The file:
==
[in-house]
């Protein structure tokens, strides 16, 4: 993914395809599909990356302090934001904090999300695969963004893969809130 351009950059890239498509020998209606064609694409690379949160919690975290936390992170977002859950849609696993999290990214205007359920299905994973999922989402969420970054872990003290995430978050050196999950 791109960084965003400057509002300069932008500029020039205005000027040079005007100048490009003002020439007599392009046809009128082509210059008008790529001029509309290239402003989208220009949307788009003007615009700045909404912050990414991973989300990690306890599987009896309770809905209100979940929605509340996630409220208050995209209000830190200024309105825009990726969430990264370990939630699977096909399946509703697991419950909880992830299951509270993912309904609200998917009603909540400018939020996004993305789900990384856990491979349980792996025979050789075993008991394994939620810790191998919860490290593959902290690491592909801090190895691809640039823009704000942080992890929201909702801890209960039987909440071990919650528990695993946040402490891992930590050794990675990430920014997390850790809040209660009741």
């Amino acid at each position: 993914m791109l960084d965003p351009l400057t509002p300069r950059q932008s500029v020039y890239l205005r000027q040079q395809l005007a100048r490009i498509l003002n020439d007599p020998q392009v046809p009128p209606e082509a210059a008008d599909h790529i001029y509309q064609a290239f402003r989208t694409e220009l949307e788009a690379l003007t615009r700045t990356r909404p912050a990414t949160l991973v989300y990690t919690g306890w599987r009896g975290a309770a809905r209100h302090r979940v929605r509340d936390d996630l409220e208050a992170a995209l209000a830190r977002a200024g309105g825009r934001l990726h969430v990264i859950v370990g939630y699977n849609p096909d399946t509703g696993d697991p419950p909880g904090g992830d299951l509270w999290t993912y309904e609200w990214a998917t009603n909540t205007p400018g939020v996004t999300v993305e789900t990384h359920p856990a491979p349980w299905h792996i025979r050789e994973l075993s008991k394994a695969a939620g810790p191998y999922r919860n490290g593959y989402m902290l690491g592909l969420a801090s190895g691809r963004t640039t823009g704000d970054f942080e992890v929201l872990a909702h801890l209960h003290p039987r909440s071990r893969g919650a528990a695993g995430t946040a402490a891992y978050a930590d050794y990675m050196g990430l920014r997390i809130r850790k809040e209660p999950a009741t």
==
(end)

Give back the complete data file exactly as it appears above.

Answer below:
[in-house]
């Protein structure tokens, strides 16, 4: 993914395809599909990356302090934001904090999300695969963004893969809130 351009950059890239498509020998209606064609694409690379949160919690975290936390992170977002859950849609696993999290990214205007359920299905994973999922989402969420970054872990003290995430978050050196999950 791109960084965003400057509002300069932008500029020039205005000027040079005007100048490009003002020439007599392009046809009128082509210059008008790529001029509309290239402003989208220009949307788009003007615009700045909404912050990414991973989300990690306890599987009896309770809905209100979940929605509340996630409220208050995209209000830190200024309105825009990726969430990264370990939630699977096909399946509703697991419950909880992830299951509270993912309904609200998917009603909540400018939020996004993305789900990384856990491979349980792996025979050789075993008991394994939620810790191998919860490290593959902290690491592909801090190895691809640039823009704000942080992890929201909702801890209960039987909440071990919650528990695993946040402490891992930590050794990675990430920014997390850790809040209660009741």
């Amino acid at each position: 993914m791109l960084d965003p351009l400057t509002p300069r950059q932008s500029v020039y890239l205005r000027q040079q395809l005007a100048r490009i498509l003002n020439d007599p020998q392009v046809p009128p209606e082509a210059a008008d599909h790529i001029y509309q064609a290239f402003r989208t694409e220009l949307e788009a690379l003007t615009r700045t990356r909404p912050a990414t949160l991973v989300y990690t919690g306890w599987r009896g975290a309770a809905r209100h302090r979940v929605r509340d936390d996630l409220e208050a992170a995209l209000a830190r977002a200024g309105g825009r934001l990726h969430v990264i859950v370990g939630y699977n849609p096909d399946t509703g696993d697991p419950p909880g904090g992830d299951l509270w999290t993912y309904e609200w990214a998917t009603n909540t205007p400018g939020v996004t999300v993305e789900t990384h359920p856990a491979p349980w299905h792996i025979r050789e994973l075993s008991k394994a695969a939620g810790p191998y999922r919860n490290g593959y989402m902290l690491g592909l969420a801090s190895g691809r963004t640039t823009g704000d970054f942080e992890v929201l872990a909702h801890l209960h003290p039987r909440s071990r893969g919650a528990a695993g995430t946040a402490a891992y978050a930590d050794y990675m050196g990430l920014r997390i809130r850790k809040e209660p999950a009741t």